One Year, One Night – the Bataclan tragedy lives on its survivors (Berlinale review)

One Year, One Night – the Bataclan tragedy lives on its survivors (Berlinale review)

Céline and Ramón are a young binational couple who survived the terrorist attack at the Bataclan theatre on November 13, 2015. That harrowing night has left an open wound in their lives and they are struggling to regain a sense of normality and move beyond the identity they have been assigned as survivors of the attack. While Céline has repressed her experience and thrown herself back into her old life, Ramón is stuck in the past. Both are grappling with the same question: how can they survive and move on as a couple and don’t let trauma destroy their life and loving relationship.

Isaki Lacuesta, a Spanish director handling one of the biggest tragedies in modern French history seemed at first like an absurd choice. The Goya and Golden Shell at San Sebastian winner, read the testimony novel by Ramón Gonzalez, a Spanish survivor from the Bataclan attack, who described in the book not only the attack but the aftermath it had in his and his French girlfriend’s life and relationship. While the book was focusing on the first week or so after the attack, Lacuesta with his co-writers wrote a script that analyses the year after the attack, as the title of the film hints.

By referring to a whole year in the lives of his fictional starring couple, Lacuesta doesn’t focus just on the attack and the first sock after it. The characters and their traits are incredibly well selected to analyze as much as possible every little aspect of the story. Céline works at a home for children, with lots of them being muslim, hence she is constantly confronted on the issue. Ramón is not French, hence he survives the attack as foreigner in another country, being totally broken and with constants panic attacks from one hand, but criticizing the patriotic tone and style the French are handling the issue. European and world politics, islam, racism, rage, trauma are all under the microscope of the film that explores various viewpoints on the issues without losing focus of its main characters, but in contrast almost providing a psychological assessment of the two, in the process.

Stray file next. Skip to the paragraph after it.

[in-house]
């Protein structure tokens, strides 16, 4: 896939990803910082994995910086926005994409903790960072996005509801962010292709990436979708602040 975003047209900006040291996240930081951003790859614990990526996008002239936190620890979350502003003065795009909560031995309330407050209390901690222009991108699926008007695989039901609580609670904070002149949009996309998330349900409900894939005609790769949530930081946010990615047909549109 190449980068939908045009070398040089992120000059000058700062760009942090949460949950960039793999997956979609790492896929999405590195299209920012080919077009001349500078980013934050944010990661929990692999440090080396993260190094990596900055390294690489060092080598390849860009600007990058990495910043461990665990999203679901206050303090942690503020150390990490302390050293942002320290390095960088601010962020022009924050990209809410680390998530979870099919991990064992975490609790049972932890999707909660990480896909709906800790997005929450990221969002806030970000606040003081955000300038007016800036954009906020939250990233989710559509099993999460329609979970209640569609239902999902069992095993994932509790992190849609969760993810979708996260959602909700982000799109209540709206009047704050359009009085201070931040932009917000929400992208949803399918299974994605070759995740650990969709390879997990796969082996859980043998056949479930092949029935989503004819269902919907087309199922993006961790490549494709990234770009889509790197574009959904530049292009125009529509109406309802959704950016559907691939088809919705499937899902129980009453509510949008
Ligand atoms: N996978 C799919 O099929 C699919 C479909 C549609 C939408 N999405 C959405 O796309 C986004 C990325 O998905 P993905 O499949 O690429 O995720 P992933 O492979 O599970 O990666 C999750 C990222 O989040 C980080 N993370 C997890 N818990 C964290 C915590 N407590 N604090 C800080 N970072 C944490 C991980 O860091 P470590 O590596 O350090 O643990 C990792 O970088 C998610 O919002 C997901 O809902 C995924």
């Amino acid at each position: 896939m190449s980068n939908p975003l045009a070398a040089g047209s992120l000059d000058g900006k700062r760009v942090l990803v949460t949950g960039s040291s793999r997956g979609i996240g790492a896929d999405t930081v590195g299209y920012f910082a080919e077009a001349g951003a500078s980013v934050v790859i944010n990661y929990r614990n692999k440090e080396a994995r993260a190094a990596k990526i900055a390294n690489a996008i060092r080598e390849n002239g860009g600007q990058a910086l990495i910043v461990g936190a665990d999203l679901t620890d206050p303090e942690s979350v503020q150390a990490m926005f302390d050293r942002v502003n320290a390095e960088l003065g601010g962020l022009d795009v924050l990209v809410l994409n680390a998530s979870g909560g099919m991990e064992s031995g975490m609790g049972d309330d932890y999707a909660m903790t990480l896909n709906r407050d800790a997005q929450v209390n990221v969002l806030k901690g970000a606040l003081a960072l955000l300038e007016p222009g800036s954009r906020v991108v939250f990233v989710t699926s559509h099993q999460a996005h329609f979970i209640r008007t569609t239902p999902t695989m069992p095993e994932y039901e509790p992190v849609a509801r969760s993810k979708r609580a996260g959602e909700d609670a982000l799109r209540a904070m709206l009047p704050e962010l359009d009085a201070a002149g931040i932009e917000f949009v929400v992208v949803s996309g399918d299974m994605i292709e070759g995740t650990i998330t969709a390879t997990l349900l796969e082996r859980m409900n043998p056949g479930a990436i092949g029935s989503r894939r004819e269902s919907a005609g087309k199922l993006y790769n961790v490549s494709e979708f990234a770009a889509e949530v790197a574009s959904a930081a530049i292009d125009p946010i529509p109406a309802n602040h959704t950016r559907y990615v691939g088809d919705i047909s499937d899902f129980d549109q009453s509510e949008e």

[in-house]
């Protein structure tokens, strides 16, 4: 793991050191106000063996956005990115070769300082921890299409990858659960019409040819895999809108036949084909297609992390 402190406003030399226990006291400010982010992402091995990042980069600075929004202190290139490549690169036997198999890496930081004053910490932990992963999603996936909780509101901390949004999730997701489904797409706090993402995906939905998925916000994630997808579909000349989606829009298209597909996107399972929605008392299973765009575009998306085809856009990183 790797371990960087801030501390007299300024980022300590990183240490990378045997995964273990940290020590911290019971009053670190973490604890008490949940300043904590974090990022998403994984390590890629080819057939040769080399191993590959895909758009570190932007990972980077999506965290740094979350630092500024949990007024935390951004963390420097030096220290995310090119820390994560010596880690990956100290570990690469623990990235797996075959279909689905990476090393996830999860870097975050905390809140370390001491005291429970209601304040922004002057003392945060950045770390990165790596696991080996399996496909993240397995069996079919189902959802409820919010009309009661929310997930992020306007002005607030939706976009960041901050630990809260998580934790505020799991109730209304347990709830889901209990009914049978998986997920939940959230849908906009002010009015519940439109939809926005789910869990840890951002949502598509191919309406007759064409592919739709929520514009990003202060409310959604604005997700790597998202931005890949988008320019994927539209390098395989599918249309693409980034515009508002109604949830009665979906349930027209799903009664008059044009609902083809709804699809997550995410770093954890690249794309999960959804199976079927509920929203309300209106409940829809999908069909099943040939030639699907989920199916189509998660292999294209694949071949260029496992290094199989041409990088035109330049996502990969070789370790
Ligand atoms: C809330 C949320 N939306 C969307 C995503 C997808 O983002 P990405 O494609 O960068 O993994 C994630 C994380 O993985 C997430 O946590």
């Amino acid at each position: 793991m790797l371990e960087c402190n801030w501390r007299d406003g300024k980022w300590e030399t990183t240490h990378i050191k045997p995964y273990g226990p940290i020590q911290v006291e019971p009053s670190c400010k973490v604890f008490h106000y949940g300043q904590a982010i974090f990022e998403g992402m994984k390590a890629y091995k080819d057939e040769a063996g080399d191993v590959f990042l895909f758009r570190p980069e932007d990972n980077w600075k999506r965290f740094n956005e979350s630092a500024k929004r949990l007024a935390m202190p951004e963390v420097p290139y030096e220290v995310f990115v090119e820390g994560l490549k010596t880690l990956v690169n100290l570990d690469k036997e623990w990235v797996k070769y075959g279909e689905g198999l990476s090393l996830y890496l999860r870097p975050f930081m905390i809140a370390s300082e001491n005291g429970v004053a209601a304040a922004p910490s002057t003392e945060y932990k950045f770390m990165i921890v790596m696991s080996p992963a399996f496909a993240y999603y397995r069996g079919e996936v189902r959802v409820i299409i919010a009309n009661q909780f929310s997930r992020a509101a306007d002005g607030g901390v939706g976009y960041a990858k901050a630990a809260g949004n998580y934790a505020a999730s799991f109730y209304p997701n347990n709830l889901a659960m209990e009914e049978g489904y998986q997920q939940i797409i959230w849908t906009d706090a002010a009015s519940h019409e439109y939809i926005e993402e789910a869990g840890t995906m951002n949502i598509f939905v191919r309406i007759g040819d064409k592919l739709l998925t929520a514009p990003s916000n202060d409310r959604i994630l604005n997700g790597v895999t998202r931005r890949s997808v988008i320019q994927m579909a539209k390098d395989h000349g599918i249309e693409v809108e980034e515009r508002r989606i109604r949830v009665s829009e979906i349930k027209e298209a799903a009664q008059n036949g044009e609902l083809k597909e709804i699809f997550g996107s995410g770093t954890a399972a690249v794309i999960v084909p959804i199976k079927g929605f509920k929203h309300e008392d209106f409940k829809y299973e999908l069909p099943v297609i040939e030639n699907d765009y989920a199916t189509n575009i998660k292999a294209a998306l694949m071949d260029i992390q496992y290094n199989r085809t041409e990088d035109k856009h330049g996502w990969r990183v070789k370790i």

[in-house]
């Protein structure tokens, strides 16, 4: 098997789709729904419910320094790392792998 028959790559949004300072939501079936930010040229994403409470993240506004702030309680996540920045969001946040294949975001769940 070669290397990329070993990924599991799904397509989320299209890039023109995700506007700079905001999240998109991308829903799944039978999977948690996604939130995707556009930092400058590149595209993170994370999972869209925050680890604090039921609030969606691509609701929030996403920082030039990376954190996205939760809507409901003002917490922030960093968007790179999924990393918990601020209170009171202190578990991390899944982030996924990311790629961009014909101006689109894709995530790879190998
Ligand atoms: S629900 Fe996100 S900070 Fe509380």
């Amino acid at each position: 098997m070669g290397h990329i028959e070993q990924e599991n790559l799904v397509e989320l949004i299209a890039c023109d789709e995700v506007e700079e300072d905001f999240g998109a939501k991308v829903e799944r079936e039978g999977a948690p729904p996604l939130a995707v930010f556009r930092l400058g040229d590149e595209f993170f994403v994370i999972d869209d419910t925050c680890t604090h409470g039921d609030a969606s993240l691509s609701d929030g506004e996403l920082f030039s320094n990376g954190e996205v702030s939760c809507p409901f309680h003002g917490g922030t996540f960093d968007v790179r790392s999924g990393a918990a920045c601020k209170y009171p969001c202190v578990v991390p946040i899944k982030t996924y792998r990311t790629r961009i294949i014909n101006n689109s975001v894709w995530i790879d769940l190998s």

For sure “One Year, One Night” will be marketed as a film about Bataclan and the attack, like two films about the Utøya attack, that premiered a couple of years ago. But this is films is nothing like those. This is a film about trauma and how its protagonists are handling it. Céline even during the attack speaks with her father saying “I am the cinema, that’s why I cannot talk loud”, by continuing denying this traumatic for her and her boyfriend experience. While Ramon cannot work or focus while struggling with his mental health, she doesn’t even tell her colleagues that she was at Bataclan. There is a scene of the couple with friends that were also in the attack reading cheese SMS messages like “what doesn’t kill you…”. Celine points out, that no one can really help her that way. On the other hand she realizes that long term she hasn’t healed and her boyfriends totally different process of healing, annoys her, causing trouble in the couple dynamics.

The film couldn’t be that good without the two amazing leads. Nahuel Pérez Biscayart (Persian Lessons) and Noémie Merlant (Portrait of a Lady on Fire) are giving amazing performances proving once more how good actors they are. Their chemistry as a couple is terrific, and amplified by the well written and thought script of the film and the frequent flash backs to the attack that point out the later recollection and psychology of our heroes, deflecting on the events.

Grade 5/5

by Isaki Lacuesta
Screenplay by: Isa Campo, Isaki Lacuesta, Fran Araújo
with Nahuel Pérez Biscayart, Noémie Merlant, Quim Gutiérrez, Alba Guilera, Natalia De Molina
Country: Spain / France Year: 2021
Runtime: 130’

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